In another metaphor, the individual self deals in wares of good and evil; Dharma is the broker who marks the genuine articles. The holy Name is the approved profit in this market (GG, 789). In a sloka of Guru Nanak`s composition preceding Pauri XIV is a depiction of evildoers. The evilminded, fornicators, women of illreputeall are of the same ilk and are disciples of Satan (shaitan). False is their spinning, false their warp and woof.

In Pauri XV is a prayer to the Lord to annul the seeker`s egoism, lust, wrath and pride, to burn away avarice and attachment, and to grant support of the holy Name, that is ever pure, beyond the possibility of impurity.In Guru Nanak`s words again (GG, 790) is the delineation of those with out joy in devotion as a guest in a deserted house, leaving disappointed ; the lives of such are subject to blame and denunciation. Those studying holy texts (vedas) mechanically, without realization, are reprimanded. Such practices bring only ignominy (GG, 791).

In Pauri XX are slokas of the composition of Guru Angad conveying in deeply touching tones the selfs dependence solely on Divine Grace, and the exhortation to devotion, to find union with the Spouse.The Var is couched in simple Punjabi, touched by Sant Bhakha. Figures of speech, metaphors and similes aptly bring out the theme of the poem. Some of them from the text : "badha chati jo bhare na gunu na upakaru he who pays homage under compulsion earns no merit" (GG, 787), "bahari dhotf turn an andari visu nikor much as a gourd be washed from outside, its inner poison will not go (GG, 789), and "phitu ivehajiviajitu khai vadhaia petu cursed is the life given to eating alone" (GG, 790) have passed permanently into popular Punjabi speech.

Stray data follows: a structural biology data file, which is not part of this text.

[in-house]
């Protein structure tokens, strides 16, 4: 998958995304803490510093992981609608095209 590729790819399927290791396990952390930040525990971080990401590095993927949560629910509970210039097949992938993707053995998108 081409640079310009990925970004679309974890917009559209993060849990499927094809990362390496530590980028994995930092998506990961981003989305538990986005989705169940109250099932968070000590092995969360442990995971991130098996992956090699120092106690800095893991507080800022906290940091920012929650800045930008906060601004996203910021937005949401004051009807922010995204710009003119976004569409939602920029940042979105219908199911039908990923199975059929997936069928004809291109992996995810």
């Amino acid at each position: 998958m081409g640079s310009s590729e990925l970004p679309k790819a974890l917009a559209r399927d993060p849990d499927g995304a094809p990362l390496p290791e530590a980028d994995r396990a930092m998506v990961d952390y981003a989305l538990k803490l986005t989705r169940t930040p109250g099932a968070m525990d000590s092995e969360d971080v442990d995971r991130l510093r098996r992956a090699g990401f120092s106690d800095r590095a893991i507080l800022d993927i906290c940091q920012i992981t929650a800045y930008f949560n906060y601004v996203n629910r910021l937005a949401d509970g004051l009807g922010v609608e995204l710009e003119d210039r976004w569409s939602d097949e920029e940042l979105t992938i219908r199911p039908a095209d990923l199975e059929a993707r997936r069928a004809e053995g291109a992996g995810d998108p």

References :

1. Sahib Singh, Sri Guru Granth Sahib Darpan. Jalandhar, 1963
2. Bishan Singh, Giani, BaJ Varan Satik. Amritsar, n.d
3. Sabadarth Sri Guru Granth Sahib. Amritsar, 1964 At.S.

Leave a comment

Joomla SEF URLs by Artio

All About Sikhs

AllAboutSikhs is a comprehensive web site on sikhism, sikh history and philosophy, customs and rituals,sikh way of life, social and religious movements, art and architecture, sikh scriptures,sikh gurudwaras. Based on the belief in One God, the Sikh religion recognizes the equality of all human beings, and is marked by rejection of idolatry, ritualism, caste and asceticism. This website serves to heighten the awareness of Sikhism and hopefully can be of some use to seekers of knowledge.

Visit AllAboutSikhs.com

Search Gurbani

SearchGurbani brings to you a unique and comprehensive approach to explore and experience the word of God. It has the Sri Guru Granth Sahib Ji, Amrit Kirtan Gutka, Bhai Gurdaas Vaaran, Sri Dasam Granth Sahib and Kabit Bhai Gurdas. You can explore these scriptures page by page, by chapter index or search for a keyword. The Reference section includes Mahankosh, Guru Granth Kosh,and exegesis like Faridkot Teeka, Guru Granth Darpan and lot more.

Visit SearchGurbani.com

World Gurudwaras

World Gurudwaras will strive to be most comprehensive directory of Historical Gurudwaras and Non Historical Gurudwaras around the world.The etymology of the term 'gurdwara' is from the words 'Gur (ਗੁਰ)' (a reference to the Sikh Gurus) and 'Dwara (ਦੁਆਰਾ)' (gateway in Gurmukhi), together meaning 'the gateway through which the Guru could be reached'. Thereafter, all Sikh places of worship came to be known as gurdwaras.

Visit WorldGurudwaras.com

 

Get Latest Updates